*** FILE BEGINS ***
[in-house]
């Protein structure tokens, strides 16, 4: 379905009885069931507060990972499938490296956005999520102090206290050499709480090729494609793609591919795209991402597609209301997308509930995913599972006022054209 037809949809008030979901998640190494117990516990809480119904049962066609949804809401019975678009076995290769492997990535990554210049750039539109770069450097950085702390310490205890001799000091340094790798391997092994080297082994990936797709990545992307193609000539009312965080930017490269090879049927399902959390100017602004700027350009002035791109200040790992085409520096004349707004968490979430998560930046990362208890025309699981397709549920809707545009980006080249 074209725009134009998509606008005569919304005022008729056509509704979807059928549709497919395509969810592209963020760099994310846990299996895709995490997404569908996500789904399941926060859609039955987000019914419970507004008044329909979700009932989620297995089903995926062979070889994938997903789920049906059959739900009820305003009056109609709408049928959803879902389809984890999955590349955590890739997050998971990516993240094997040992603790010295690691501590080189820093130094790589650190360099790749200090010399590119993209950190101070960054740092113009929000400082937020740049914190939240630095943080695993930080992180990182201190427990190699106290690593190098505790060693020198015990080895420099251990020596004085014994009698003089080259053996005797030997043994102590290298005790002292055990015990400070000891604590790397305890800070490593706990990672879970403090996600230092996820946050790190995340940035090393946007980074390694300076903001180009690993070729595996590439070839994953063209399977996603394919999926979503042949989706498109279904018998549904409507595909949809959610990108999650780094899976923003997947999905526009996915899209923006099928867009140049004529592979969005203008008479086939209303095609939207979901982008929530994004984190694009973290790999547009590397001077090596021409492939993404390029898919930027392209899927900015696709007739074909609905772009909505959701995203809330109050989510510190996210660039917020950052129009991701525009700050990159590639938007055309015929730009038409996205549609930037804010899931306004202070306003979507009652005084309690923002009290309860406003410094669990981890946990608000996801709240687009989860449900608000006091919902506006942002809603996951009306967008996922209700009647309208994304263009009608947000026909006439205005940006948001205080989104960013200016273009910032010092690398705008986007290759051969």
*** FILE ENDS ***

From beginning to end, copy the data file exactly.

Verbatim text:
[in-house]
């Protein structure tokens, strides 16, 4: 379905009885069931507060990972499938490296956005999520102090206290050499709480090729494609793609591919795209991402597609209301997308509930995913599972006022054209 037809949809008030979901998640190494117990516990809480119904049962066609949804809401019975678009076995290769492997990535990554210049750039539109770069450097950085702390310490205890001799000091340094790798391997092994080297082994990936797709990545992307193609000539009312965080930017490269090879049927399902959390100017602004700027350009002035791109200040790992085409520096004349707004968490979430998560930046990362208890025309699981397709549920809707545009980006080249 074209725009134009998509606008005569919304005022008729056509509704979807059928549709497919395509969810592209963020760099994310846990299996895709995490997404569908996500789904399941926060859609039955987000019914419970507004008044329909979700009932989620297995089903995926062979070889994938997903789920049906059959739900009820305003009056109609709408049928959803879902389809984890999955590349955590890739997050998971990516993240094997040992603790010295690691501590080189820093130094790589650190360099790749200090010399590119993209950190101070960054740092113009929000400082937020740049914190939240630095943080695993930080992180990182201190427990190699106290690593190098505790060693020198015990080895420099251990020596004085014994009698003089080259053996005797030997043994102590290298005790002292055990015990400070000891604590790397305890800070490593706990990672879970403090996600230092996820946050790190995340940035090393946007980074390694300076903001180009690993070729595996590439070839994953063209399977996603394919999926979503042949989706498109279904018998549904409507595909949809959610990108999650780094899976923003997947999905526009996915899209923006099928867009140049004529592979969005203008008479086939209303095609939207979901982008929530994004984190694009973290790999547009590397001077090596021409492939993404390029898919930027392209899927900015696709007739074909609905772009909505959701995203809330109050989510510190996210660039917020950052129009991701525009700050990159590639938007055309015929730009038409996205549609930037804010899931306004202070306003979507009652005084309690923002009290309860406003410094669990981890946990608000996801709240687009989860449900608000006091919902506006942002809603996951009306967008996922209700009647309208994304263009009608947000026909006439205005940006948001205080989104960013200016273009910032010092690398705008986007290759051969």